A man struggles to overcome psychological damage from schoolyard bullying in this sometimes-harrowing, sometimes-feckless memoir of trauma and recovery.
Eisenberg, founder of the website Bullying Stories (bullyinglte.wordpress.com), recounts his ordeal from the second to seventh grades at his school in Lexington, Massachusetts, where he suffered regular beatings at the hands of several bullies and their gangs, who would surround, pummel, and kick him as he curled into a ball. Almost as bad as these attacks were the betrayal by friends who suddenly turned on him and joined the bullies and the callousness of adults who did little to help. He was sent to the school psychologist, but his tormentors were almost never called to account. The author’s recollection of these years is vivid and gripping, and it evokes primal scenes of terror that will resonate with many victims. (Although the bullies seem to have backed off as soon as he fought back.) The memoir loses its focus in his adolescent and adult years, though. He asserts a lingering effect of “Complex Post-traumatic Stress Disorder” from the bullying, marked by low self-esteem, negative self-talk, and aversion to ordinary conflict, but the resulting dysfunctions—teenage angst, social awkwardness, and an intense desire to fit in, having sex with any girl who took an interest in him, with ensuing relationship turmoil—seem more like run-of-the-mill growing pains that resolved themselves in a successful career and good marriage. The book’s final section recalls a middle-aged bout of major depression, which he overcame with a full-court press of antidepressants, talk therapy, yoga, health food, a meditation app, and a deepening involvement with the anti-bullying movement, including a cathartic reconciliation with his main bully. Eisenberg’s meandering ruminations on his psyche—“I was totally co-dependent on others”—sometimes drag, and his attempts to blame all his discontent on his bullying nightmare don’t always feel compelling. Still, when Eisenberg sticks to the unquestionable pain of his real victimization, he adds a moving, informed voice to anti-bullying efforts.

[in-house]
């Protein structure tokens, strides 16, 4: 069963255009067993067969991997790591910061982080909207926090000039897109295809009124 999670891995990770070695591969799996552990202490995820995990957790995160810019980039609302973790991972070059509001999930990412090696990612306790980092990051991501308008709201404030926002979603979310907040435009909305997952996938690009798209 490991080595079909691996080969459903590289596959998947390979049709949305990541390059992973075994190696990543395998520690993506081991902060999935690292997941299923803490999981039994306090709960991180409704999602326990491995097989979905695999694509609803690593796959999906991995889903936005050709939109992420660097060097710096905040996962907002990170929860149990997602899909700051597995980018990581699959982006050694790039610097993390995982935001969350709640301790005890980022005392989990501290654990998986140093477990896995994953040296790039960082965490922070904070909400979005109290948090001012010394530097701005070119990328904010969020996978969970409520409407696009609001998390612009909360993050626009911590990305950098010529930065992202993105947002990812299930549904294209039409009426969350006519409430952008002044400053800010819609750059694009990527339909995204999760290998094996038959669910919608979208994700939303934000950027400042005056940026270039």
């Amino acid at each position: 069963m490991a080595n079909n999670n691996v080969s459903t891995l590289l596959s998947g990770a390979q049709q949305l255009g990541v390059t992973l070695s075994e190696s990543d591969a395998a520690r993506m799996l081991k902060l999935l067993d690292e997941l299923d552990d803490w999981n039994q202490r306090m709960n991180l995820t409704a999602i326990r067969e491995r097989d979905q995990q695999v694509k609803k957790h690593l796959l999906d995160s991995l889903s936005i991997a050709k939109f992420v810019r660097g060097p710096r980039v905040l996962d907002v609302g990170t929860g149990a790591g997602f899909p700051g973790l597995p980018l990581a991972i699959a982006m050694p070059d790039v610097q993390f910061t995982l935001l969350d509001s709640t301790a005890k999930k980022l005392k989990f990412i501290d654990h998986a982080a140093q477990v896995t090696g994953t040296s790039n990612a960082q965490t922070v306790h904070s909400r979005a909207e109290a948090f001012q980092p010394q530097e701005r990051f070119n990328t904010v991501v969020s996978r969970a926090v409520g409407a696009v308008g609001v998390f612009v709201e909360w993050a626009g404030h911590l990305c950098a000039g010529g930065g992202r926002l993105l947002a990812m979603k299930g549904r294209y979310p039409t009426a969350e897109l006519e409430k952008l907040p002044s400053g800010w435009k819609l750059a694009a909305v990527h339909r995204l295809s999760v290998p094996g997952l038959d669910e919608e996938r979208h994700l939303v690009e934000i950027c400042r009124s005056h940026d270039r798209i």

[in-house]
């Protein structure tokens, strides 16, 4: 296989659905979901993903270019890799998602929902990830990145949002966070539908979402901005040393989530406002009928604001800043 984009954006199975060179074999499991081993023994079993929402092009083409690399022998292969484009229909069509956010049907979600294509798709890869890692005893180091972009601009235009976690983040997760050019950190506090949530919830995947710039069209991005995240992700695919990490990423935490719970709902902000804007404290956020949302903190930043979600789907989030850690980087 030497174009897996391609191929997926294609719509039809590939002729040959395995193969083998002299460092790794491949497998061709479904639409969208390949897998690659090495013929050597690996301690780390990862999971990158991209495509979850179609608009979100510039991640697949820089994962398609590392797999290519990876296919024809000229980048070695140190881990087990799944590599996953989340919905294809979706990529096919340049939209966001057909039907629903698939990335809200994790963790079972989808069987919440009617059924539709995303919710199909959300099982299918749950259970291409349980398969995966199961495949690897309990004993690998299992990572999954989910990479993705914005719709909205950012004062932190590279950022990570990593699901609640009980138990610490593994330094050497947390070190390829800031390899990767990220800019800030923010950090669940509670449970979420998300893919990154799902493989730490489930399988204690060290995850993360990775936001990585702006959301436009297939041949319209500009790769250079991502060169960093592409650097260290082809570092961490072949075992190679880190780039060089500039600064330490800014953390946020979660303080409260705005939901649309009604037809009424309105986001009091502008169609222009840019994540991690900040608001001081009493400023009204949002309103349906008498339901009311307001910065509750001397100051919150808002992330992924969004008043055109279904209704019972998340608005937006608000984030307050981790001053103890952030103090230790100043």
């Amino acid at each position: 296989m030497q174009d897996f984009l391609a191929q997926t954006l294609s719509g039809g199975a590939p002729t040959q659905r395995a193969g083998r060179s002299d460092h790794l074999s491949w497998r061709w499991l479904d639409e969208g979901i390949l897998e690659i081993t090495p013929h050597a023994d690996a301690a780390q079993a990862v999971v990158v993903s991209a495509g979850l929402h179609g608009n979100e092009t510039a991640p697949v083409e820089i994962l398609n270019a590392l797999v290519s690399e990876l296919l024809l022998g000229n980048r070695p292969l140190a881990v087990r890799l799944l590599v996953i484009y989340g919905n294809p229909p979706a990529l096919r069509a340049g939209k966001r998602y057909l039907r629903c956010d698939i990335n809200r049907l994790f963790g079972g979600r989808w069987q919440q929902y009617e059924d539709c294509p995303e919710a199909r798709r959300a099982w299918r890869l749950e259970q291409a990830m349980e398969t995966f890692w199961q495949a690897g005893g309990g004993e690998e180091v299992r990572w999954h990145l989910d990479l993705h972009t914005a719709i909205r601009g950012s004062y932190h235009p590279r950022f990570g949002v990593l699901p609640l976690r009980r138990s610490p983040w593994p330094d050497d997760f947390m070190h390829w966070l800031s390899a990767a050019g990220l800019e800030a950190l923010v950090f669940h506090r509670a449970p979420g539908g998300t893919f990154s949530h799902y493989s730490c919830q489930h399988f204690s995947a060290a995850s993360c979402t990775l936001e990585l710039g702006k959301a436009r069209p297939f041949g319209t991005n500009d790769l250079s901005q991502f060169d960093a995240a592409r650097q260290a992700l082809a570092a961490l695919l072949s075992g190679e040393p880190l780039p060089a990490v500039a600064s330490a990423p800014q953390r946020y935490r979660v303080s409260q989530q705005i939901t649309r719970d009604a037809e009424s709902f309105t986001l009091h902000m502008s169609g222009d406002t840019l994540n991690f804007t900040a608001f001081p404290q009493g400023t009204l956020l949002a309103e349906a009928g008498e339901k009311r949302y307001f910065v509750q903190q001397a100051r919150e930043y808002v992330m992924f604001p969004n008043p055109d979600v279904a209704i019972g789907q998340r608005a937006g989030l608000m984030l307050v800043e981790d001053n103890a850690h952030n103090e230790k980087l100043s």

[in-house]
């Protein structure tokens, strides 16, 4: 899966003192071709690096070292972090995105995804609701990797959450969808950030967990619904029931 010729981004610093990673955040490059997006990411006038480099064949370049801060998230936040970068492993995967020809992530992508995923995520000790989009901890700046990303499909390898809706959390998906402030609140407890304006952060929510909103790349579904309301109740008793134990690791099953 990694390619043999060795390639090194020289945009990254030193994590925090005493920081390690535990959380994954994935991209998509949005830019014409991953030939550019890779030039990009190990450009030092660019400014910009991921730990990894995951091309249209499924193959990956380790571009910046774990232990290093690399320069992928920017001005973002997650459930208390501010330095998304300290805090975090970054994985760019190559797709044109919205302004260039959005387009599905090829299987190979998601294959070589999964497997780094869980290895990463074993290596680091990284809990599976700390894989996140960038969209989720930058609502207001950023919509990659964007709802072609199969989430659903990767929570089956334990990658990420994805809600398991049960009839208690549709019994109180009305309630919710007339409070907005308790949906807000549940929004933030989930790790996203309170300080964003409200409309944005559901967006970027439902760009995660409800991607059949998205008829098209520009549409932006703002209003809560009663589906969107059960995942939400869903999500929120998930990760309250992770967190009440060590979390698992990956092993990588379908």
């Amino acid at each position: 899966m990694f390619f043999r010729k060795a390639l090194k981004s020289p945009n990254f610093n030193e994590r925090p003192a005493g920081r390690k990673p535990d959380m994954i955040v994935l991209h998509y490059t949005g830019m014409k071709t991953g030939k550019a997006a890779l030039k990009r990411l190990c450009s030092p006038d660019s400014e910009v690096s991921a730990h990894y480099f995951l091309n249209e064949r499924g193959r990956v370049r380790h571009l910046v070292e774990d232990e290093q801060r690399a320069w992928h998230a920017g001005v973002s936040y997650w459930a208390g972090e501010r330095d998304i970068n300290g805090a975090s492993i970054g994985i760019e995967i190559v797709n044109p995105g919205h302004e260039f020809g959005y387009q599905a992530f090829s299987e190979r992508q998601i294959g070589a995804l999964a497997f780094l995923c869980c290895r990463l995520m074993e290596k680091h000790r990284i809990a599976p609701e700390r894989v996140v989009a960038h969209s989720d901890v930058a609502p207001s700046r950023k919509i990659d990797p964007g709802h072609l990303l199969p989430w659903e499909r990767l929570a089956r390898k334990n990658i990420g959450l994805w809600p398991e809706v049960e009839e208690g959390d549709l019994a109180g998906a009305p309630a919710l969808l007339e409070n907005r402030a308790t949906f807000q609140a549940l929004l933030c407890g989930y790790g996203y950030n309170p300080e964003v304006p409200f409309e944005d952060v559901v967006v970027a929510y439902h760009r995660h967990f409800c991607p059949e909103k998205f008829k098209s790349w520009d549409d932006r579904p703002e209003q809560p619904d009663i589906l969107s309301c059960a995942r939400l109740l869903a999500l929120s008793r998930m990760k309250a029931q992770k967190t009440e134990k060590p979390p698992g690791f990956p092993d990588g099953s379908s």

An uneven but often powerful indictment of a youthful subculture of violence and intimidation that darkens many lives.